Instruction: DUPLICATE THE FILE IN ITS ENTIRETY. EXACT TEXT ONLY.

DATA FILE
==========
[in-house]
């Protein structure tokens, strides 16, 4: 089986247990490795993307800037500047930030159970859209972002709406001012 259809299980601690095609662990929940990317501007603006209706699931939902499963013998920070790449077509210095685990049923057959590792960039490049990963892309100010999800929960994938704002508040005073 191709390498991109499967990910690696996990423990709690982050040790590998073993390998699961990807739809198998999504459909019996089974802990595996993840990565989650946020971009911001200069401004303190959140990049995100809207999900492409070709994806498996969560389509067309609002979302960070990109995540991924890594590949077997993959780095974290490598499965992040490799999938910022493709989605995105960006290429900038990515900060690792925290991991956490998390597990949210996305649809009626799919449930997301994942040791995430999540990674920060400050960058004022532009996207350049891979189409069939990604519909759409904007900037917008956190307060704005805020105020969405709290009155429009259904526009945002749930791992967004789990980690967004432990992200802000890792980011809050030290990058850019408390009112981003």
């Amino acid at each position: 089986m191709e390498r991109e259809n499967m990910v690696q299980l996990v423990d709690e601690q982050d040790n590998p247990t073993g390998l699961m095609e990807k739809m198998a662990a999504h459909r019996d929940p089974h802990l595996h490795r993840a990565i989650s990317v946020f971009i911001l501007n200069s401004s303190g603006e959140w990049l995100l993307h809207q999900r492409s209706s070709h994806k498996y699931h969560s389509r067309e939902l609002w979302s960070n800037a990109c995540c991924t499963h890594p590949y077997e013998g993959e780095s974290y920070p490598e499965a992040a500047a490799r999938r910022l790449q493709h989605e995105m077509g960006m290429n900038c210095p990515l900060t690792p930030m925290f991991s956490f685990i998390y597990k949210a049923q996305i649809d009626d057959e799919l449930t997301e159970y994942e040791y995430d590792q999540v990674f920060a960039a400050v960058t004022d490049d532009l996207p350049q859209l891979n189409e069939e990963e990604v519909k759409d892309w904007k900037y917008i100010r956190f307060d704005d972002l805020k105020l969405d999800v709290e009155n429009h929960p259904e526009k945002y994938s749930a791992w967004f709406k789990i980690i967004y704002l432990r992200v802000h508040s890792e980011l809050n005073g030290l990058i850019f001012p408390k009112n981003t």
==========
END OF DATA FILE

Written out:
[in-house]
């Protein structure tokens, strides 16, 4: 089986247990490795993307800037500047930030159970859209972002709406001012 259809299980601690095609662990929940990317501007603006209706699931939902499963013998920070790449077509210095685990049923057959590792960039490049990963892309100010999800929960994938704002508040005073 191709390498991109499967990910690696996990423990709690982050040790590998073993390998699961990807739809198998999504459909019996089974802990595996993840990565989650946020971009911001200069401004303190959140990049995100809207999900492409070709994806498996969560389509067309609002979302960070990109995540991924890594590949077997993959780095974290490598499965992040490799999938910022493709989605995105960006290429900038990515900060690792925290991991956490998390597990949210996305649809009626799919449930997301994942040791995430999540990674920060400050960058004022532009996207350049891979189409069939990604519909759409904007900037917008956190307060704005805020105020969405709290009155429009259904526009945002749930791992967004789990980690967004432990992200802000890792980011809050030290990058850019408390009112981003």
């Amino acid at each position: 089986m191709e390498r991109e259809n499967m990910v690696q299980l996990v423990d709690e601690q982050d040790n590998p247990t073993g390998l699961m095609e990807k739809m198998a662990a999504h459909r019996d929940p089974h802990l595996h490795r993840a990565i989650s990317v946020f971009i911001l501007n200069s401004s303190g603006e959140w990049l995100l993307h809207q999900r492409s209706s070709h994806k498996y699931h969560s389509r067309e939902l609002w979302s960070n800037a990109c995540c991924t499963h890594p590949y077997e013998g993959e780095s974290y920070p490598e499965a992040a500047a490799r999938r910022l790449q493709h989605e995105m077509g960006m290429n900038c210095p990515l900060t690792p930030m925290f991991s956490f685990i998390y597990k949210a049923q996305i649809d009626d057959e799919l449930t997301e159970y994942e040791y995430d590792q999540v990674f920060a960039a400050v960058t004022d490049d532009l996207p350049q859209l891979n189409e069939e990963e990604v519909k759409d892309w904007k900037y917008i100010r956190f307060d704005d972002l805020k105020l969405d999800v709290e009155n429009h929960p259904e526009k945002y994938s749930a791992w967004f709406k789990i980690i967004y704002l432990r992200v802000h508040s890792e980011l809050n005073g030290l990058i850019f001012p408390k009112n981003t």